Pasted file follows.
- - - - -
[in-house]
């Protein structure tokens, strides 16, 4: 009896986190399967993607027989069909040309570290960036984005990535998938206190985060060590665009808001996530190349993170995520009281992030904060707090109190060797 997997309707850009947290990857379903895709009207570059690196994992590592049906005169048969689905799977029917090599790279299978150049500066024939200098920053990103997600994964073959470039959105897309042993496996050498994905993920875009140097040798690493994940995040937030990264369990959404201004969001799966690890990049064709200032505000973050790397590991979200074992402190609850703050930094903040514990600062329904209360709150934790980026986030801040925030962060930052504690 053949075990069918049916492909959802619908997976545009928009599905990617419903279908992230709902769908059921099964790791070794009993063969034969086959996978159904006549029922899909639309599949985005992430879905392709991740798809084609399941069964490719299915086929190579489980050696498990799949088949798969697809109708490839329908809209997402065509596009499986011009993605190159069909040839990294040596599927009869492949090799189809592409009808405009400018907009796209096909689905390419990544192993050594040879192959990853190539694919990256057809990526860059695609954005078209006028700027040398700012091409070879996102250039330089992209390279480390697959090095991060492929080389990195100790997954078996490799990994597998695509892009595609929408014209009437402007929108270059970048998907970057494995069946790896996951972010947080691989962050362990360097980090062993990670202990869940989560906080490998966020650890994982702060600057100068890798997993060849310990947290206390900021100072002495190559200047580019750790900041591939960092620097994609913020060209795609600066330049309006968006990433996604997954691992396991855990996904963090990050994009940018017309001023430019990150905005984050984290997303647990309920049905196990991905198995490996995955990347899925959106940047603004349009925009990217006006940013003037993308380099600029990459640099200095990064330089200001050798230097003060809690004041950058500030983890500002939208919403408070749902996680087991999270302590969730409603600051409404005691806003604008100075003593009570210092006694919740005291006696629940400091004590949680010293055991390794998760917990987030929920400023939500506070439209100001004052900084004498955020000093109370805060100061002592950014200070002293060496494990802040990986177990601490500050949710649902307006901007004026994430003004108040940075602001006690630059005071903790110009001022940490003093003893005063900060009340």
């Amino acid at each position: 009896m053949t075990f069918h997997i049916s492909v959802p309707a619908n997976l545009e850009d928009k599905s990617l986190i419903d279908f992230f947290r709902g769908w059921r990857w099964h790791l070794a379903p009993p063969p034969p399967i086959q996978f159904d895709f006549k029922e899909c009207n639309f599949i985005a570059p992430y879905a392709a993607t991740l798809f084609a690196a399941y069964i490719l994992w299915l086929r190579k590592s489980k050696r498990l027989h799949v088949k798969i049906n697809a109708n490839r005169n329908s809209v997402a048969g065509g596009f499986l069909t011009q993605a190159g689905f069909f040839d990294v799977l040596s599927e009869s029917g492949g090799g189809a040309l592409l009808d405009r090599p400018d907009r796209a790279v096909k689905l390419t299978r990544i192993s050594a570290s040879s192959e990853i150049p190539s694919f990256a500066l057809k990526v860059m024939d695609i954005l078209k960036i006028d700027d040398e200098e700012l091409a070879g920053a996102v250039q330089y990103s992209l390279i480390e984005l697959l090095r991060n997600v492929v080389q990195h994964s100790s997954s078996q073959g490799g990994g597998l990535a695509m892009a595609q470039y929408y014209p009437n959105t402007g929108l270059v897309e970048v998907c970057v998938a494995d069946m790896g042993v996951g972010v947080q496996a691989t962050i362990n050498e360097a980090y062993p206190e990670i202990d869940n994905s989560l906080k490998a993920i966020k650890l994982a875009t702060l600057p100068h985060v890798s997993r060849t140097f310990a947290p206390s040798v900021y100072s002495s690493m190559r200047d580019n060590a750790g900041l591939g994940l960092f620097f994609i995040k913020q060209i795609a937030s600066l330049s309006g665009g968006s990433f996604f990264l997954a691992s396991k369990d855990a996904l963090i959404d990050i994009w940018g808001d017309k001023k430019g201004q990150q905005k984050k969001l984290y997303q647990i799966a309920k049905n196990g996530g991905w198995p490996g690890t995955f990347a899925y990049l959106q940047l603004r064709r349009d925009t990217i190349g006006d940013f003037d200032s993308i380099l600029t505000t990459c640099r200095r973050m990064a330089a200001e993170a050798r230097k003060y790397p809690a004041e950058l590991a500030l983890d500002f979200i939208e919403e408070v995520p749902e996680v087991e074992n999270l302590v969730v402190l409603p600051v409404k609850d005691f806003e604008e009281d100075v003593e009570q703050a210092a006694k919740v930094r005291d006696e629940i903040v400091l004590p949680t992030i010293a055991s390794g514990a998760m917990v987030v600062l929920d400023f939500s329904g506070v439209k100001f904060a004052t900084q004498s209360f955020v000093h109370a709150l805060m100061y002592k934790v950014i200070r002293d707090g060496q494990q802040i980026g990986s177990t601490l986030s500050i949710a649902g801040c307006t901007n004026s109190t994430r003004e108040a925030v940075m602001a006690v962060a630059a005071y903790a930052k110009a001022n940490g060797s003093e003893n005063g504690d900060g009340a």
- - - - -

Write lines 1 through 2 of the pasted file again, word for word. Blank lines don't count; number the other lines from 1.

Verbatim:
[in-house]
């Protein structure tokens, strides 16, 4: 009896986190399967993607027989069909040309570290960036984005990535998938206190985060060590665009808001996530190349993170995520009281992030904060707090109190060797 997997309707850009947290990857379903895709009207570059690196994992590592049906005169048969689905799977029917090599790279299978150049500066024939200098920053990103997600994964073959470039959105897309042993496996050498994905993920875009140097040798690493994940995040937030990264369990959404201004969001799966690890990049064709200032505000973050790397590991979200074992402190609850703050930094903040514990600062329904209360709150934790980026986030801040925030962060930052504690 053949075990069918049916492909959802619908997976545009928009599905990617419903279908992230709902769908059921099964790791070794009993063969034969086959996978159904006549029922899909639309599949985005992430879905392709991740798809084609399941069964490719299915086929190579489980050696498990799949088949798969697809109708490839329908809209997402065509596009499986011009993605190159069909040839990294040596599927009869492949090799189809592409009808405009400018907009796209096909689905390419990544192993050594040879192959990853190539694919990256057809990526860059695609954005078209006028700027040398700012091409070879996102250039330089992209390279480390697959090095991060492929080389990195100790997954078996490799990994597998695509892009595609929408014209009437402007929108270059970048998907970057494995069946790896996951972010947080691989962050362990360097980090062993990670202990869940989560906080490998966020650890994982702060600057100068890798997993060849310990947290206390900021100072002495190559200047580019750790900041591939960092620097994609913020060209795609600066330049309006968006990433996604997954691992396991855990996904963090990050994009940018017309001023430019990150905005984050984290997303647990309920049905196990991905198995490996995955990347899925959106940047603004349009925009990217006006940013003037993308380099600029990459640099200095990064330089200001050798230097003060809690004041950058500030983890500002939208919403408070749902996680087991999270302590969730409603600051409404005691806003604008100075003593009570210092006694919740005291006696629940400091004590949680010293055991390794998760917990987030929920400023939500506070439209100001004052900084004498955020000093109370805060100061002592950014200070002293060496494990802040990986177990601490500050949710649902307006901007004026994430003004108040940075602001006690630059005071903790110009001022940490003093003893005063900060009340």